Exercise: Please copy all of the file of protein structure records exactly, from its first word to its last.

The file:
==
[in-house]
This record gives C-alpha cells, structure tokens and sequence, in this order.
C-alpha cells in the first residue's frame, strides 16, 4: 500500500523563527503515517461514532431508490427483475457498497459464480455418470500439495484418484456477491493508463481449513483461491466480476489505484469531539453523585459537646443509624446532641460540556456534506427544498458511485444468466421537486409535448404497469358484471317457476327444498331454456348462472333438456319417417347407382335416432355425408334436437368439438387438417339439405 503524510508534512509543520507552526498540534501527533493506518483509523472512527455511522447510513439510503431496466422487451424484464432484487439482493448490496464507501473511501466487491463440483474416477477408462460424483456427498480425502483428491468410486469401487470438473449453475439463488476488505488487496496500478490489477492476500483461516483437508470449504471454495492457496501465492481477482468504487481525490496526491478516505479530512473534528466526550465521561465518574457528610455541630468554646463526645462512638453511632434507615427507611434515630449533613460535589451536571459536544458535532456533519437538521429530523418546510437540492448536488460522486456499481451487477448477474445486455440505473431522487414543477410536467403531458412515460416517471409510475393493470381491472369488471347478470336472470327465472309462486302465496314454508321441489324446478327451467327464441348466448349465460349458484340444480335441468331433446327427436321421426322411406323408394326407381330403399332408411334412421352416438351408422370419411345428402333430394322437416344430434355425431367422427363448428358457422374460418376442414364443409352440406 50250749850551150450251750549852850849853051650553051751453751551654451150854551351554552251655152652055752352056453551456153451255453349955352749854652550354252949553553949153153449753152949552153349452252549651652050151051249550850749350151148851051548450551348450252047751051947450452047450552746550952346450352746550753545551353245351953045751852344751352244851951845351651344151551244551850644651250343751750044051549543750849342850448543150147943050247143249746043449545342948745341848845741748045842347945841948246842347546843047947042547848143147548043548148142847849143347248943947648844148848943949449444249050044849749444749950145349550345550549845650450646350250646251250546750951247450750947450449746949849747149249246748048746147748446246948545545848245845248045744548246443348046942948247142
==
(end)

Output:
[in-house]
This record gives C-alpha cells, structure tokens and sequence, in this order.
C-alpha cells in the first residue's frame, strides 16, 4: 500500500523563527503515517461514532431508490427483475457498497459464480455418470500439495484418484456477491493508463481449513483461491466480476489505484469531539453523585459537646443509624446532641460540556456534506427544498458511485444468466421537486409535448404497469358484471317457476327444498331454456348462472333438456319417417347407382335416432355425408334436437368439438387438417339439405 503524510508534512509543520507552526498540534501527533493506518483509523472512527455511522447510513439510503431496466422487451424484464432484487439482493448490496464507501473511501466487491463440483474416477477408462460424483456427498480425502483428491468410486469401487470438473449453475439463488476488505488487496496500478490489477492476500483461516483437508470449504471454495492457496501465492481477482468504487481525490496526491478516505479530512473534528466526550465521561465518574457528610455541630468554646463526645462512638453511632434507615427507611434515630449533613460535589451536571459536544458535532456533519437538521429530523418546510437540492448536488460522486456499481451487477448477474445486455440505473431522487414543477410536467403531458412515460416517471409510475393493470381491472369488471347478470336472470327465472309462486302465496314454508321441489324446478327451467327464441348466448349465460349458484340444480335441468331433446327427436321421426322411406323408394326407381330403399332408411334412421352416438351408422370419411345428402333430394322437416344430434355425431367422427363448428358457422374460418376442414364443409352440406 50250749850551150450251750549852850849853051650553051751453751551654451150854551351554552251655152652055752352056453551456153451255453349955352749854652550354252949553553949153153449753152949552153349452252549651652050151051249550850749350151148851051548450551348450252047751051947450452047450552746550952346450352746550753545551353245351953045751852344751352244851951845351651344151551244551850644651250343751750044051549543750849342850448543150147943050247143249746043449545342948745341848845741748045842347945841948246842347546843047947042547848143147548043548148142847849143347248943947648844148848943949449444249050044849749444749950145349550345550549845650450646350250646251250546750951247450750947450449746949849747149249246748048746147748446246948545545848245845248045744548246443348046942948247142